Category: Holiday Spices

Top 3 Coolest Places to Celebrate Halloween

Halloween is now so popular and is widely celebrated with different costume parties and trick or treat events. But how did Halloween come to be? It is said to originate in old Celtic festival called Samhain where people would dress up like bad spirits to ward off ghosts. It is a 3-day observance starting from October 31 as All Hallows’ Eve, November 1 as All Saints’ or Hallows’ Day and November 2 as All Souls’ Day. With fabulous costume parties and other Halloween festivals everywhere, it’s quite hard not to think of where would be the best of the best places to celebrate Halloween. Here are our top 3 picks for the coolest places to celebrate Halloween.


What would be much cooler than celebrating Halloween in the hometown of the most infamous vampire of all time, Count Dracula? Exciting Halloween events are all over the place, and it’s not unusual to get chills running up and down your spine because the classic horror castle backdrop of the Bran Castle is so thrillingly creepy adding up to the horror-related festivities all around. One of the biggest Halloween party is celebrated in the home of Count Dracula so just prepare your best costume and enjoy the night. You might even catch a glimpse of the Count enjoying the fun. Kidding… not!


The whole of Mexico is celebrating the Day of the Dead in a week-long celebration. This is the time of the year when their dearly departed returns to the land of the living to visit their loved ones. So if you’re excited to see traditional Halloween celebration head now to Mexico to enjoy elaborate and colorful macabre celebrations. From morning until night, you’ll get your hands full. Cemeteries are full of families having picnics and celebrating their dead family members with lively music. Carnival-like celebration on the streets are also a thing here so prepare to dance to folk songs and upbeat Mexican music.


The place where all this Halloween fuss started, the cradle of all the spooky celebrations during Halloween started here in Ireland. Samhain Night is much celebrated here and most of the Celtic celebrations are being done repeatedly same time each year, like big bonfires, carving pumpkins, dancing around the bonfire, baking Samhain bread, apple bobbing, and wearing scary costumes to drive away the bad spirits. Jack-o-Lantern urban legend was said to be an Irish tale of a stingy man named Jack who tricked the Devil, and when he died, the Devil will not allow him to hell so he had nowhere to go but roam aimlessly and reappear during Halloween each year.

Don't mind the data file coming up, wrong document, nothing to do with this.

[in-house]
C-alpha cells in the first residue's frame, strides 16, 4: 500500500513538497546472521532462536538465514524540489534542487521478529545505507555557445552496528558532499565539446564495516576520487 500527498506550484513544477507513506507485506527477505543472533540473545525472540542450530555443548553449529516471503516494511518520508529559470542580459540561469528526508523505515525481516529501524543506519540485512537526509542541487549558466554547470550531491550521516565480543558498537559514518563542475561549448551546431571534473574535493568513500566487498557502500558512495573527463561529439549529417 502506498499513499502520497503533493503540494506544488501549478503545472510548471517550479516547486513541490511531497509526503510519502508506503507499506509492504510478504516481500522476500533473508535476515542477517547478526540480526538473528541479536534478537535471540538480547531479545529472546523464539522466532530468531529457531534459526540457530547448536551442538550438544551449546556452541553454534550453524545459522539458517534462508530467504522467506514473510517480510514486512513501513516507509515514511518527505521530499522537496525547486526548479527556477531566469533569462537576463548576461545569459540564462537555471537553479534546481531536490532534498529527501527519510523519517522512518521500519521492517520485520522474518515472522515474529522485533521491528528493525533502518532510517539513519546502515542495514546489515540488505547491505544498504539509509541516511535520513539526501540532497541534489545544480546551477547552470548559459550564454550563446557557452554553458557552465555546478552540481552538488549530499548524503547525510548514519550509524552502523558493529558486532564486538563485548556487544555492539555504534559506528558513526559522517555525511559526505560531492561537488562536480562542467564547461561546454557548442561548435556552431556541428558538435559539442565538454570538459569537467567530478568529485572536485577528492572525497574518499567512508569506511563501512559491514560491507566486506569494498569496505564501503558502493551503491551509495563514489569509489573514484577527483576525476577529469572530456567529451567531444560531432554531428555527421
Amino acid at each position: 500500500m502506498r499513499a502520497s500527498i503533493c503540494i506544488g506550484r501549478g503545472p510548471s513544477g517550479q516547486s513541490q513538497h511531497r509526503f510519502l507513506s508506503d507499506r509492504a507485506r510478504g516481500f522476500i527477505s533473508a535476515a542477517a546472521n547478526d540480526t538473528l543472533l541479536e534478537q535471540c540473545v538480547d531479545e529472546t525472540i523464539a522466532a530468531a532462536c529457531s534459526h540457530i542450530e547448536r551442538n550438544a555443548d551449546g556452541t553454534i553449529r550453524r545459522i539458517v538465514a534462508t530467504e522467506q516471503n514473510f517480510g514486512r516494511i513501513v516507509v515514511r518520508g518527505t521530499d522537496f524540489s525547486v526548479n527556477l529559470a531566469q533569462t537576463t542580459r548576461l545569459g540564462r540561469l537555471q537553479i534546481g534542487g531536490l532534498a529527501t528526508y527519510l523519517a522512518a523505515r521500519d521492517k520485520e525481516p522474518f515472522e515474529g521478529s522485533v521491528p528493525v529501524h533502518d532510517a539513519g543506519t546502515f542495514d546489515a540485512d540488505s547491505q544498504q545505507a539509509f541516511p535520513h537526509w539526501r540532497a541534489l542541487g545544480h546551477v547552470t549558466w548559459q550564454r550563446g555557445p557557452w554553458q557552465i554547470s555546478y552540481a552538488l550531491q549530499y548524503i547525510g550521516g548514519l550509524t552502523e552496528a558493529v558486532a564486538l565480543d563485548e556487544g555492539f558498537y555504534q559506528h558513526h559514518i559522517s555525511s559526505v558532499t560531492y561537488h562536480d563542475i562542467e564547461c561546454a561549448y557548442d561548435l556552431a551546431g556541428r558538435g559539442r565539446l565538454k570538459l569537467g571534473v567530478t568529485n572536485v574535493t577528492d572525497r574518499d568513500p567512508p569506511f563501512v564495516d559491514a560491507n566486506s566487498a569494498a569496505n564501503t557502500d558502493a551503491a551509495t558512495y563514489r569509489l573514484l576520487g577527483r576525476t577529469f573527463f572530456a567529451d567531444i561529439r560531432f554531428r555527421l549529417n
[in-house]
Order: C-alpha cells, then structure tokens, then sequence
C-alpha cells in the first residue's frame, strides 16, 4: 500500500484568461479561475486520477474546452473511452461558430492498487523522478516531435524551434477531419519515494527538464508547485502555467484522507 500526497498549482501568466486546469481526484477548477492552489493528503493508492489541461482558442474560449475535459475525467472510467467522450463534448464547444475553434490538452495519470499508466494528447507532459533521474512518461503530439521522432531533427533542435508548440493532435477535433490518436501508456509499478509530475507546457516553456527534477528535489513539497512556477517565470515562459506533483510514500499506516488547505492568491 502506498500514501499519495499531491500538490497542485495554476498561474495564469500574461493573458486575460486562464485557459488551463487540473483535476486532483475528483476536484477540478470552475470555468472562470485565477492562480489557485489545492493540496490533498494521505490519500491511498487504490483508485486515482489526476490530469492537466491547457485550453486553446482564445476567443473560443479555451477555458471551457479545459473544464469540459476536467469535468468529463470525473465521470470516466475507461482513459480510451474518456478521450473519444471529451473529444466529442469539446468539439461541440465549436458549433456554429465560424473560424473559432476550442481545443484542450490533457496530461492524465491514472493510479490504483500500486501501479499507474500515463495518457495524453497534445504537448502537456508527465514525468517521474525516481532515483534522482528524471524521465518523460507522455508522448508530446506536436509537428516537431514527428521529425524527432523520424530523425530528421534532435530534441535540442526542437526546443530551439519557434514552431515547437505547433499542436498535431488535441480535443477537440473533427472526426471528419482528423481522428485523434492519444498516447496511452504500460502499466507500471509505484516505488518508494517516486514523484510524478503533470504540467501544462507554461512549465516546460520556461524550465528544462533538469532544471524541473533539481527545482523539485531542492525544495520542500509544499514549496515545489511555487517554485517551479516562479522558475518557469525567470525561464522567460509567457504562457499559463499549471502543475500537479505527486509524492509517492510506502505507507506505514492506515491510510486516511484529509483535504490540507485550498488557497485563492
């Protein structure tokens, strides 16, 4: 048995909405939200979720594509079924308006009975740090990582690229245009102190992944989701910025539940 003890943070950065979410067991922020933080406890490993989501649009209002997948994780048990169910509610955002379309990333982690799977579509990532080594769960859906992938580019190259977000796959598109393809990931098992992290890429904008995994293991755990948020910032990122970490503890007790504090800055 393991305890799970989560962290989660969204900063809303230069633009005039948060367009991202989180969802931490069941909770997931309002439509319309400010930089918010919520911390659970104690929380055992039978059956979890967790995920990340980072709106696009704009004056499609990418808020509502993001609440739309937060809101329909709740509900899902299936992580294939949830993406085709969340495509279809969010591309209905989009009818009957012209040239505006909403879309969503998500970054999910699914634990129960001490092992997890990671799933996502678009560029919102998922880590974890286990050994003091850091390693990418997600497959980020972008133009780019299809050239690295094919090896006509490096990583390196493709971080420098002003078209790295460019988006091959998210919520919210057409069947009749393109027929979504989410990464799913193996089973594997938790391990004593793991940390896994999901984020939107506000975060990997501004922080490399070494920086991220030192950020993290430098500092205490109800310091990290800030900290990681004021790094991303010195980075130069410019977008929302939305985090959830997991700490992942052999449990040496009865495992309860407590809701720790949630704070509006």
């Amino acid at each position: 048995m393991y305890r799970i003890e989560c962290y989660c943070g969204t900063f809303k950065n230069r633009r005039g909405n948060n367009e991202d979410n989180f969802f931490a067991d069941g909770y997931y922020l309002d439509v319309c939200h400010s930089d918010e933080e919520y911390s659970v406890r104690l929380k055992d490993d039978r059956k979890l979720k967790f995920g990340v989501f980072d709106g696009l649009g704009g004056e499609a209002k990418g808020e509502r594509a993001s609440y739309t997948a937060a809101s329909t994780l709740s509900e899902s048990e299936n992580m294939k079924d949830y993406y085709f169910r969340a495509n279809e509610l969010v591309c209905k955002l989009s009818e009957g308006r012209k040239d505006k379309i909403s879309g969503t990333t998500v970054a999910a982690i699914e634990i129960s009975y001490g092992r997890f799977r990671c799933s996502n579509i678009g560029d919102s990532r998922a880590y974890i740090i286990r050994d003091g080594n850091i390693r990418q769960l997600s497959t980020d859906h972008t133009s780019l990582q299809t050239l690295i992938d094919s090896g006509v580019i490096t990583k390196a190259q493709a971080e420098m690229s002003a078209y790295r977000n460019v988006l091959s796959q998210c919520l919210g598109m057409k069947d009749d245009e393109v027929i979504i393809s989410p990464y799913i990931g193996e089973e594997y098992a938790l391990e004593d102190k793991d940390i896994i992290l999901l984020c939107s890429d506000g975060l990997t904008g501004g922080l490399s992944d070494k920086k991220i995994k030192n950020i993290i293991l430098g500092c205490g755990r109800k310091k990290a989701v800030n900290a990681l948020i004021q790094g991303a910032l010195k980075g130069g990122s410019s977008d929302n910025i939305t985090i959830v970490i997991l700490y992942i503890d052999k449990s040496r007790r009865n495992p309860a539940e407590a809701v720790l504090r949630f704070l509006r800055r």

Cooking with Nutmeg

Nutmeg is one of my favorite spices to use around the holidays. It comes from the nutmeg tree, an evergreen that is native to the spice Islands of Indonesia. Nutmeg was immediately popular, thanks to its warm depth, in the sixth century when it was first brought to southern Europe. It was soon spread across the continent throughout the next 500 years. Nutmeg was being produced and Trinidad, Granada, and the west Indies by the 1800s and being exported all over the world.

A nutmeg seed is around the same size of a walnuts, is shaped like an egg, and has a lacy red covering that is another spice itself called mace. The nutmeg tree takes a minimum of seven years to produce these spices.

Nutmeg has historically been used as an oral medicine to help with digestive concerns like diarrhea, nausea, and flatulence. It is also known to treat insomnia, headaches, fever, and bad breath. Nutmeg can be used topically to help treat toothaches and mouth sores. There has not been much research done on the health benefits and safety of nutmeg when using for these applications, though.

Some people warn against using nutmeg orally in amounts that are considered medicinal for women who are pregnant or lactating. It is feared that nutmeg can be an abortifacient.

There are many antioxidant properties that have been proven in nutmeg. A small study was done to look at the effects of using nutmeg protect the liver and testicles when therapy requires radiation. When nutmeg is taken in doses considered extremely high, it can potentially cause hallucinations or other psychoactive effects.

Nutmeg is a sweet and pungent culinary spice. A little bit of the spice can go a long way. Nutmeg is usually seen as a spice that is associated with the holidays, since it is often used in eggnogs in baked goods. In Italy and the Netherlands, nutmeg is often added to preserves, meats, sausages, and vegetables as a popular spice.

Regardless of whether you use nutmeg in its powdered form or whole seed, it should be kept in a jar that is tightly sealed and away from heat and light. The powdered spice can last for one year while the whole seed can last around four years.